USA Today Sports

Recapping a crazy hour with Scott Boras

Rob Bradford
December 13, 2017 - 6:37 pm

LAKE BUENA VISTA, Fla. -- It should be noted that Scott Boras' hour-long get-together with the assembled media at the MLB winter meetings wasn't all that different than most years.

Word is passed down on the third day of the event when Boras will appear, along with the general location his informal press conference will take place. The media then waits for the agent to come around the corner, doing their best to guess at what exact point will be his landing spot. If you guess wrong, there is a strong possibility that hearing what is said will be a struggle due to the rows and rows of audience.

This time, Boras swooped in and set up shop just outside the media room, taking the opportunity to stand atop a nearby camera box to make for better visibility. Thanks to the prop, the agent stood well above his questioners, with the Boras Corp. logo on his jacket in plain view.

It's somewhat predictable what topics Boras will hit on. All one has to do is look at a list of the free agents he represents. This time there is J.D. Martinez, Eric Hosmer, Mike Moustakas, and Jake Arrieta, with newsworthy clients Jackie Bradley Jr., Zach Britton, and even Pedro Alvarez entering into the mix. There is also the predictable rant on how owners aren't spending money, with the Marlins getting in the agent's cross-hairs numerous times this time around.

What you don't know going in is how Boras will weave in and out of his answers.

Wednesday morning, he didn't disappoint.

One of Boras' staples is to identify a new term, or terms. This time? "Playoffville" was broken out six times when describing the postseason.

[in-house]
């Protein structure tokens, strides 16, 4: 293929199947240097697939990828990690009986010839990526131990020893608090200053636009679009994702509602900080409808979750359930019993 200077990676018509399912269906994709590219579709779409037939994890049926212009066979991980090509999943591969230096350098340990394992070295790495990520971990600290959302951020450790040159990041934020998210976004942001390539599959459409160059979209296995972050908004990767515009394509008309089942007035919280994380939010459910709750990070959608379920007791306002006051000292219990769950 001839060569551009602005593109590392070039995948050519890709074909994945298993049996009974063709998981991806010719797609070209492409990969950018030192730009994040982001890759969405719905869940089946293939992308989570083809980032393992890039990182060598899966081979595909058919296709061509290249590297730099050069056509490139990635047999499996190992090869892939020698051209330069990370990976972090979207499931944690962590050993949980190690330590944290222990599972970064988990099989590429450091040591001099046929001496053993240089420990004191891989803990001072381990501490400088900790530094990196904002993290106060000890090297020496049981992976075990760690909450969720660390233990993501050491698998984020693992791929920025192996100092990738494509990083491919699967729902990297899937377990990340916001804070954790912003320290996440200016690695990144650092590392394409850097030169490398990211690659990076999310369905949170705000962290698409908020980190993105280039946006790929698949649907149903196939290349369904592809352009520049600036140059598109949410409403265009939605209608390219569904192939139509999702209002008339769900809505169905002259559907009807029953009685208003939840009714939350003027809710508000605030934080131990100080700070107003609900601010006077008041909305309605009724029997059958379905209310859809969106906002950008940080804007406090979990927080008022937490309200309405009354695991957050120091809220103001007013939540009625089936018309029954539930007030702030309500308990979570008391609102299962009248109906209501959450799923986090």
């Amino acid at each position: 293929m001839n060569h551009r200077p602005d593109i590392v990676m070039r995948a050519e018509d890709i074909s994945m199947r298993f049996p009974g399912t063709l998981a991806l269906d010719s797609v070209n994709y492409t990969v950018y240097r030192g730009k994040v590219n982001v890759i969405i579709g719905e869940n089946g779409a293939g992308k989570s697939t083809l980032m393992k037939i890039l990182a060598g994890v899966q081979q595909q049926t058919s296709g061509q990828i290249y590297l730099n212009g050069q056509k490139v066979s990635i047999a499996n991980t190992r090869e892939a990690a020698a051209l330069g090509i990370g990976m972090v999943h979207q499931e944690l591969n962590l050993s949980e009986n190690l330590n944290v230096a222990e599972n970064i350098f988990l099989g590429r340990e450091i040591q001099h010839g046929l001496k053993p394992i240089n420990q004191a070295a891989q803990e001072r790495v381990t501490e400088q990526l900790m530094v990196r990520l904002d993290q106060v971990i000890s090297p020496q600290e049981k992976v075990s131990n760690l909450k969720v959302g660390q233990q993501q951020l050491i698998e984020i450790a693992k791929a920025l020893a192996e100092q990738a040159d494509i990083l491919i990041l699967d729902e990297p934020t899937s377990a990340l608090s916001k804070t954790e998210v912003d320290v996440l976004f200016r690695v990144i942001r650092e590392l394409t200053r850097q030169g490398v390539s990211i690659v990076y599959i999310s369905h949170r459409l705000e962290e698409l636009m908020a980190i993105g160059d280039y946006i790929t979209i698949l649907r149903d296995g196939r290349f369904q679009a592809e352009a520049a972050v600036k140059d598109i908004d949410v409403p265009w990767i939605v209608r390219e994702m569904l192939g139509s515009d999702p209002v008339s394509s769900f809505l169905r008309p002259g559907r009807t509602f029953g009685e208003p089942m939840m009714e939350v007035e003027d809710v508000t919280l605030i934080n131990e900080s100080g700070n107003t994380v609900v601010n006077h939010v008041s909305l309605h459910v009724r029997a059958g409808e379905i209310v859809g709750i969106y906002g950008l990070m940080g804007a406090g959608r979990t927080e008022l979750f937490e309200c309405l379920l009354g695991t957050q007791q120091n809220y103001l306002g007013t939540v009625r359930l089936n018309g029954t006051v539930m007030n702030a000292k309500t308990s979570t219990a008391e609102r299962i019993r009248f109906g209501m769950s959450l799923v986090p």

"Trade haze," was mentioned three times when talking about the deliberate pace of the offseason.

And, when it came to Hosmer, Boras also broke out a new way to measure a player: "Prestige value."

"We call that Prestige Value." "When we talk about WAR we put the PV to it."  "Proven Prestige Value is when you have the ring on your finger." Six times the term was broken off.

Here were some of the other beauties:

"The Ohtani Sun Solar Eclipse." (Describing the delay caused by Shohei Otahni's signing.)

"Miami Rain, where we've seen a heavy liquidation." (The Marlins selling off their players.)

"We've seen on of our major league jewelry stores become a pawn shop." (Another dig at Miami.)

"King Kong of slugging, separates himself from the greats, Stanton, Trout." (Praising Martinez.)

"Bottom's up approach that the market has taken." (Smaller signings kicking off the offseason.)

"When your in the bus, you don't go anywhere without a road. I don't make those roads." (How teams are approaching the offseason.)

"If New York Tiffany wants to call Miami Pawn, I can't interrupt the process." (Referencing the likes of the Yankees dealing with the Marlins.)

"You're not a jewelry store that is coveting your diamonds. You now become a pawn shop that is trying to pay the rent of your building." (More digs at the Marlins.)

"We have to get to the vault. The ATM has limits." (Talking about the Mets.)

"They're positioned to have a wonderful Bronx opera." (The Yankees.)

"You have to put your oars in the water in advance of, at the time of, and in the future of to really create a window of choice for you." (Figuring out when to make a move.)

"The key to any game is revenue. The second key is choice." (Urging teams to spend money.)

"If you have revenue realization playing the property tax is a diminimous issue to the greater well being for the franchise in the future." (Diminimous: Of little importance.)

"We have to look at the metrics of baseball because the eye test is winning over the metric evaluations." (Praising Martinez's defense.)

"They have a lot of diamonds in their jewelry store." (Once again, the Yankees.)

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